Gregg Wallace is one of the most recognisable faces on British telly.
From shows such as MasterChef, Inside The Factory and Eat Well For Less?, we know the Londoner, 56, for his enthusiastic, expressive presenting style, and an almost-constant cheeky grin.
But now that the star has turned his hand to hosting a travel series – in which he showcases his interest in history, art, and architecture (as well as food) – it’s a chance to “get closer to the real Gregg”, he says.
In the four episodes of Channel 5’s Big Weekends With Gregg Wallace, the former greengrocer experiences Barcelona, Rome, Berlin and Amsterdam, immersing himself in the local culture.
And, especially with lockdown continuing to keep us on home soil, it’s a lot of fun to live vicariously through his adventures.
Here, the father of three reveals what viewers can expect from the show.
BIG WEEKENDS WITH GREGG WALLACE WAS FILMED BEFORE THE COVID-19 PANDEMIC. DO YOU FEEL NOSTALGIC WATCHING IT BACK?
Very! And it’s made me realise how much we took for granted – the simple things of just wandering streets without any real plan.
The thing I’m really, really keen to do is the cheapest thing; it’s sitting down in a cafe, in a square or a piazza, having a drink and a bowl of nibbles, and people-watching. Early evening, have a shave, put some aftershave on, clean shirt, and go out into a town. I’m really missing it.
THERE ARE A LOT OF TRAVEL SHOWS AROUND. WHAT DO YOU THINK SETS THIS ONE APART?
I really hope people are watching it and making notes on their phone, or with a pad and pen, because we’ve deliberately not hit the five-star experience – and, if you do that, you properly submerge yourself in the culture.
If you go to a five-star hotel, they’re going to be international hotels, and you actually could be anywhere in the world. I’m not saying that’s a bad experience, but that’s not an authentic experience. So, we’ve deliberately not eaten at Michelin-star restaurants, and we’ve stayed at places that are reasonable.
I think I’ve got an approachable style. I don’t do anything particularly posh or smart, I’m just obviously enjoying myself as I’m roaming the streets of these cities. It’s a happy, positive experience.
IN THE OPENING EPISODE, YOU’RE IN BARCELONA. TELL US MORE ABOUT YOUR TIME THERE…
I think it may be the food capital of Europe. And I don’t judge a city or a country by how good its high-end food is – and Barcelona most certainly has that – I judge a food culture by how good its cheapest food is. That’s when a country or a city has a food culture, when its cheapest food is brilliant. Wandering around with a paper cone with ham – that’s lovely.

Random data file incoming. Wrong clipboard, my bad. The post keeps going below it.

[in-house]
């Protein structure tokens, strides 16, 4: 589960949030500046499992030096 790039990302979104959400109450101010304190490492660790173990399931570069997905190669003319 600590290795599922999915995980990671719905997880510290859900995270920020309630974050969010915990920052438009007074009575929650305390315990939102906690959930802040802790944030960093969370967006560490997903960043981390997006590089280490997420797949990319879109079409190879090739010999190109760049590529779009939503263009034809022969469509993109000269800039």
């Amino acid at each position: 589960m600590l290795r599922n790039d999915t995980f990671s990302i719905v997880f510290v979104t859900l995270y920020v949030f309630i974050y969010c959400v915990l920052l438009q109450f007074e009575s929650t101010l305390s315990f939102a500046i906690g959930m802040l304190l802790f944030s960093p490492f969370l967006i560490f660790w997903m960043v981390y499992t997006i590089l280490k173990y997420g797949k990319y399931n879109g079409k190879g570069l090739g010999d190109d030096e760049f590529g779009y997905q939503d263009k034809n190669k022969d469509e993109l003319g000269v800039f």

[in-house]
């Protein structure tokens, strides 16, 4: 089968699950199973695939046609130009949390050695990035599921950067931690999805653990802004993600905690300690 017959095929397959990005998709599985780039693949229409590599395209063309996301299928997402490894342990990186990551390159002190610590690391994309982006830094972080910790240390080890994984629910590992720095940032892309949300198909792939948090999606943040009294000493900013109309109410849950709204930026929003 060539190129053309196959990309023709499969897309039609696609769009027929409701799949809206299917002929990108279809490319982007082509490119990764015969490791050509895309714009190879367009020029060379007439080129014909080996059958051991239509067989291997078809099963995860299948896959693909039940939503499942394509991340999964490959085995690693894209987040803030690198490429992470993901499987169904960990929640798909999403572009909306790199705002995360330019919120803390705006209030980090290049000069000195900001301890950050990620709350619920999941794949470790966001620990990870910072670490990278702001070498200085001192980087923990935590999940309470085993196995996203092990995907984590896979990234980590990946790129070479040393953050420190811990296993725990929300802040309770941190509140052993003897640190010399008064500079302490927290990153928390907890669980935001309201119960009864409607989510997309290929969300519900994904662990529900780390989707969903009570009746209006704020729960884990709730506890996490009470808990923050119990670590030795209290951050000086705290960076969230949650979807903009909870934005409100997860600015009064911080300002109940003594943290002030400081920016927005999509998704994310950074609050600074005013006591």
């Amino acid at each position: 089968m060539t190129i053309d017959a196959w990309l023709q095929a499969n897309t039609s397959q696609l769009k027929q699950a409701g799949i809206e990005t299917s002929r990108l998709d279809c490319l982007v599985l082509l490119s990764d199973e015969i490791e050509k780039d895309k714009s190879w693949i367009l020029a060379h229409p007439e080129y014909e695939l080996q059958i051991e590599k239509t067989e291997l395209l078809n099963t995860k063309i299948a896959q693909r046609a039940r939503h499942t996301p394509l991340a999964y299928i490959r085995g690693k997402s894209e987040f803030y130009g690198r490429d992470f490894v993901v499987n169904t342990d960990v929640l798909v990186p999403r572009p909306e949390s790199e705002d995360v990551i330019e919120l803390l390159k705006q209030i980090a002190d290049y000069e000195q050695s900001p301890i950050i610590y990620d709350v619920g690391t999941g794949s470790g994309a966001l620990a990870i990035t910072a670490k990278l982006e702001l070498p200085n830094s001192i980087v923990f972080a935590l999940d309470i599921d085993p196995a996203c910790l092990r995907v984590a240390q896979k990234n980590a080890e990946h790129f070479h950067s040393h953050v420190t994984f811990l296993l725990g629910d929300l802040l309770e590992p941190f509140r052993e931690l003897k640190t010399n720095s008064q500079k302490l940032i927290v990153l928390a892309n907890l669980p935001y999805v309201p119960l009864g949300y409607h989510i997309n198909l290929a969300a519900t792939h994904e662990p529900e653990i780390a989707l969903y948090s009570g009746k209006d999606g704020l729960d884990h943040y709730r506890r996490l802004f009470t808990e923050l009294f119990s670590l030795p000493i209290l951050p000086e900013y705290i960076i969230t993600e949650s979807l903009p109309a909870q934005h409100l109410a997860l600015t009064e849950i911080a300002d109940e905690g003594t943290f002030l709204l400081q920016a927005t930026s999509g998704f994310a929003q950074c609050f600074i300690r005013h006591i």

YOU VISIT FOUR DIFFERENT COUNTRIES IN THE SERIES. IN TERMS OF FOOD, WHAT WAS THE STAND-OUT MOMENT FOR YOU?
Funnily enough, it was Berlin, and it was a Black Forest gateau. You think you know it… You have no idea how it really should be. It is light as a feather, it’s absolutely beautiful. I was really surprised. It was almost like you got the flavour of it without actually eating it, it was just dissolving on my tongue.
YOU GET STUCK INTO SOME TRADITIONAL DISHES IN AMSTERDAM, TOO. WHAT DID YOU THINK OF DUTCH CUISINE?
It is, without a doubt, the worst food in Europe. It really is. But there’s a couple of things that stand out; a stroopwafel is a marvellous thing. That is like two waffles with syrup in the middle. You’ve got to get hold of one of them if you’ve got a sweet tooth. The smoked fish is lovely. And stamppot is good as well; it’s like mashed potato and roasted meats and some veg on it.
DID YOU GET TO TICK OFF SOMEWHERE THAT YOU’D BEEN DESPERATE TO GO TO?
I’d never been to Berlin, so that was fascinating. I did a Cold War tour, in a 1970s campervan, with a guy who lived through it and that was great, to get that experience.
The best kebab I’ve ever, ever had is in Berlin. Did you know they originated in Berlin? Neither did I! A lot of Turkish people came over to Germany, and so they set up stalls and cheap shops selling their kebabs, but they served them with rice. No-one in Europe had much of a clue about rice, so they put the kebabs inside their pitta breads. That was it – the perfect, after-beer meal was born! And you ain’t had a kebab until you’ve had a proper, proper Berlin kebab.
MEANWHILE, THE ROME EPISODE SEES YOU TRAIN AS A GLADIATOR..
Although I knew I wasn’t going to get killed, I found it exhausting, exhilarating, and really scary because the guy I fight is built like Arnold Schwarzenegger. He’s as fit as a butcher’s dog, and he’s coming at me with a net and a trident. He did that in a public park, in the blazing heat.
THE SERIES WAS PUSHED BACK AT FIRST BECAUSE OF THE PANDEMIC, WASN’T IT?
Yeah, the channel – rightly – thought it was inappropriate to show a travel show. But now we’ve been living with it for a while… I think it’s quite harmless to have a middle-aged, bald bloke running about with a glass of wine, and ham in a cone. It’s quite light-hearted. And I’m hoping it will give us a taste for what’s around the corner because it can’t last forever.
IS THERE A DESTINATION YOU’VE GOT IN MIND FOR WHEN WE ARE ALLOWED TO TRAVEL AGAIN?
I spent January  in South Africa [for his ITV series, South Africa With Gregg Wallace]. I really want to go there with my wife Anna, who’s never been. I want to go on safari, and I want to go to the Winelands.
Big Weekends With Gregg Wallace, Channel 5, Friday’s, 9pm